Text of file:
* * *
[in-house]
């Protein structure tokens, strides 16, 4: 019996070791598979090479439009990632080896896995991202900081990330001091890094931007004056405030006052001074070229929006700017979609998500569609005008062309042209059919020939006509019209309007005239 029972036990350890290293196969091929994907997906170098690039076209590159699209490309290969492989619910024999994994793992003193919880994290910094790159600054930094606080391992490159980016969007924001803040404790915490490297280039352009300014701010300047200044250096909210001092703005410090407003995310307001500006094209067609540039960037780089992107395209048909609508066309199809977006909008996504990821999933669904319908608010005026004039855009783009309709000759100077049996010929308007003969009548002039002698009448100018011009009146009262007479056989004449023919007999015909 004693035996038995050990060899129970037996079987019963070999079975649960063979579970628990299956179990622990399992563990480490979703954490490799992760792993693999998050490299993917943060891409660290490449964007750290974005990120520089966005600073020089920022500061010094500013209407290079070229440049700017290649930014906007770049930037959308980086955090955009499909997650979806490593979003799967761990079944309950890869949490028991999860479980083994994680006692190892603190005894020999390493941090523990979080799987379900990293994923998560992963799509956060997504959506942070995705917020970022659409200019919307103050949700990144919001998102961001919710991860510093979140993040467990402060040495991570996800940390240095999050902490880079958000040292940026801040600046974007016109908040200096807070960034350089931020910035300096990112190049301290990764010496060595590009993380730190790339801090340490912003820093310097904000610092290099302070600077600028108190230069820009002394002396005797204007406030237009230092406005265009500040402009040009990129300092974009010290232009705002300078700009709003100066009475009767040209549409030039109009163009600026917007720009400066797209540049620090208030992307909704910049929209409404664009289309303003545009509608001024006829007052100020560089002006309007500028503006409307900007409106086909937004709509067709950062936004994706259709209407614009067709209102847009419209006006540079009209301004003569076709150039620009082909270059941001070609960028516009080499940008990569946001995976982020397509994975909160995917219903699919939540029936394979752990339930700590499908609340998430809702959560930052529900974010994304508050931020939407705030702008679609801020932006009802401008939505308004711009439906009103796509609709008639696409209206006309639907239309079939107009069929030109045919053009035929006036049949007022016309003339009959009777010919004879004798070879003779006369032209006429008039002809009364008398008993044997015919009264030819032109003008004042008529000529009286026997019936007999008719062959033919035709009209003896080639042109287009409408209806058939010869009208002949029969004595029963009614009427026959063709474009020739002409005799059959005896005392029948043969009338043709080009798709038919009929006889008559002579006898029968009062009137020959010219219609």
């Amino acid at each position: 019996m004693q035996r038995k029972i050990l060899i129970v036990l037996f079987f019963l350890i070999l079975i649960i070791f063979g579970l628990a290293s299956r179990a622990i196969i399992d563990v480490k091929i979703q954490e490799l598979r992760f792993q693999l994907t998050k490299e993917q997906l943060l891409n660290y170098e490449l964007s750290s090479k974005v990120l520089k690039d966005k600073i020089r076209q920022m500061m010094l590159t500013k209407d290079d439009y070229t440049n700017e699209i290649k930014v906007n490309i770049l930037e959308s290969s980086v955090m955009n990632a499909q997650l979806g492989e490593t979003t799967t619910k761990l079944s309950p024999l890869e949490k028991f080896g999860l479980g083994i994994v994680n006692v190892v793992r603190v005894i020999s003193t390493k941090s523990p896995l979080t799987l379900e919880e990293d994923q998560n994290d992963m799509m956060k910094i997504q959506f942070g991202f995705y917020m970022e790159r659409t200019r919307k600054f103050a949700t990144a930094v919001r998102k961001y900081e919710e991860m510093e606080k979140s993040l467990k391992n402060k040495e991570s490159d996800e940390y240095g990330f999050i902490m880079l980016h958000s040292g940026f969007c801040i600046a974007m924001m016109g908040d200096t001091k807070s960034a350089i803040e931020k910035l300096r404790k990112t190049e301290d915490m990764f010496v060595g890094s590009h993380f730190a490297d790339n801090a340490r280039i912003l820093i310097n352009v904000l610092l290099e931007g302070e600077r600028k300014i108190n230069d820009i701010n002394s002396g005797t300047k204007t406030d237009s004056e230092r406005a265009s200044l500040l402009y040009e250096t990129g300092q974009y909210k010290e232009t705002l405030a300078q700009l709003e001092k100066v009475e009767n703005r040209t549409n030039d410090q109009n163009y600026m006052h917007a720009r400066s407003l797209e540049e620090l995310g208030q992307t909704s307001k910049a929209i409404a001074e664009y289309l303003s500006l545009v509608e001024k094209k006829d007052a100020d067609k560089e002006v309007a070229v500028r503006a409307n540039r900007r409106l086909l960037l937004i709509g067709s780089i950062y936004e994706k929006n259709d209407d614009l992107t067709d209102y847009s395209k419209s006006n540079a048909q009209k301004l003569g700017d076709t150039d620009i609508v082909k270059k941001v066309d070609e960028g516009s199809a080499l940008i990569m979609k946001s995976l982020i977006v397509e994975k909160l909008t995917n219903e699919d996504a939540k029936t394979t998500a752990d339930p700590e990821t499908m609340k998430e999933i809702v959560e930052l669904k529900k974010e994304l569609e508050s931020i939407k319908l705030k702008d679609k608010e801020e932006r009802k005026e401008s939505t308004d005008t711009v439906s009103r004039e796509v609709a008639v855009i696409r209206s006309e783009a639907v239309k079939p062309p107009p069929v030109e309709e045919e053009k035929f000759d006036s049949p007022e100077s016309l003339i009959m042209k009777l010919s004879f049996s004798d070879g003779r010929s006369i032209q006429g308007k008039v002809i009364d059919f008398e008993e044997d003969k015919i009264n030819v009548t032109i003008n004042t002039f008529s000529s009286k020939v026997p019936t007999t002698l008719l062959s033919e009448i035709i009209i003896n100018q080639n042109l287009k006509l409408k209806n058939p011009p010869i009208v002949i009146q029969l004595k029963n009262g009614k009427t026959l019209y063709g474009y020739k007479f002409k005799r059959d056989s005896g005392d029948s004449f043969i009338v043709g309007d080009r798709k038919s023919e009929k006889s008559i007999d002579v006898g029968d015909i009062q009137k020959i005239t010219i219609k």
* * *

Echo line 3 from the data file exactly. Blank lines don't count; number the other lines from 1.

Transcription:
């Amino acid at each position: 019996m004693q035996r038995k029972i050990l060899i129970v036990l037996f079987f019963l350890i070999l079975i649960i070791f063979g579970l628990a290293s299956r179990a622990i196969i399992d563990v480490k091929i979703q954490e490799l598979r992760f792993q693999l994907t998050k490299e993917q997906l943060l891409n660290y170098e490449l964007s750290s090479k974005v990120l520089k690039d966005k600073i020089r076209q920022m500061m010094l590159t500013k209407d290079d439009y070229t440049n700017e699209i290649k930014v906007n490309i770049l930037e959308s290969s980086v955090m955009n990632a499909q997650l979806g492989e490593t979003t799967t619910k761990l079944s309950p024999l890869e949490k028991f080896g999860l479980g083994i994994v994680n006692v190892v793992r603190v005894i020999s003193t390493k941090s523990p896995l979080t799987l379900e919880e990293d994923q998560n994290d992963m799509m956060k910094i997504q959506f942070g991202f995705y917020m970022e790159r659409t200019r919307k600054f103050a949700t990144a930094v919001r998102k961001y900081e919710e991860m510093e606080k979140s993040l467990k391992n402060k040495e991570s490159d996800e940390y240095g990330f999050i902490m880079l980016h958000s040292g940026f969007c801040i600046a974007m924001m016109g908040d200096t001091k807070s960034a350089i803040e931020k910035l300096r404790k990112t190049e301290d915490m990764f010496v060595g890094s590009h993380f730190a490297d790339n801090a340490r280039i912003l820093i310097n352009v904000l610092l290099e931007g302070e600077r600028k300014i108190n230069d820009i701010n002394s002396g005797t300047k204007t406030d237009s004056e230092r406005a265009s200044l500040l402009y040009e250096t990129g300092q974009y909210k010290e232009t705002l405030a300078q700009l709003e001092k100066v009475e009767n703005r040209t549409n030039d410090q109009n163009y600026m006052h917007a720009r400066s407003l797209e540049e620090l995310g208030q992307t909704s307001k910049a929209i409404a001074e664009y289309l303003s500006l545009v509608e001024k094209k006829d007052a100020d067609k560089e002006v309007a070229v500028r503006a409307n540039r900007r409106l086909l960037l937004i709509g067709s780089i950062y936004e994706k929006n259709d209407d614009l992107t067709d209102y847009s395209k419209s006006n540079a048909q009209k301004l003569g700017d076709t150039d620009i609508v082909k270059k941001v066309d070609e960028g516009s199809a080499l940008i990569m979609k946001s995976l982020i977006v397509e994975k909160l909008t995917n219903e699919d996504a939540k029936t394979t998500a752990d339930p700590e990821t499908m609340k998430e999933i809702v959560e930052l669904k529900k974010e994304l569609e508050s931020i939407k319908l705030k702008d679609k608010e801020e932006r009802k005026e401008s939505t308004d005008t711009v439906s009103r004039e796509v609709a008639v855009i696409r209206s006309e783009a639907v239309k079939p062309p107009p069929v030109e309709e045919e053009k035929f000759d006036s049949p007022e100077s016309l003339i009959m042209k009777l010919s004879f049996s004798d070879g003779r010929s006369i032209q006429g308007k008039v002809i009364d059919f008398e008993e044997d003969k015919i009264n030819v009548t032109i003008n004042t002039f008529s000529s009286k020939v026997p019936t007999t002698l008719l062959s033919e009448i035709i009209i003896n100018q080639n042109l287009k006509l409408k209806n058939p011009p010869i009208v002949i009146q029969l004595k029963n009262g009614k009427t026959l019209y063709g474009y020739k007479f002409k005799r059959d056989s005896g005392d029948s004449f043969i009338v043709g309007d080009r798709k038919s023919e009929k006889s008559i007999d002579v006898g029968d015909i009062q009137k020959i005239t010219i219609k």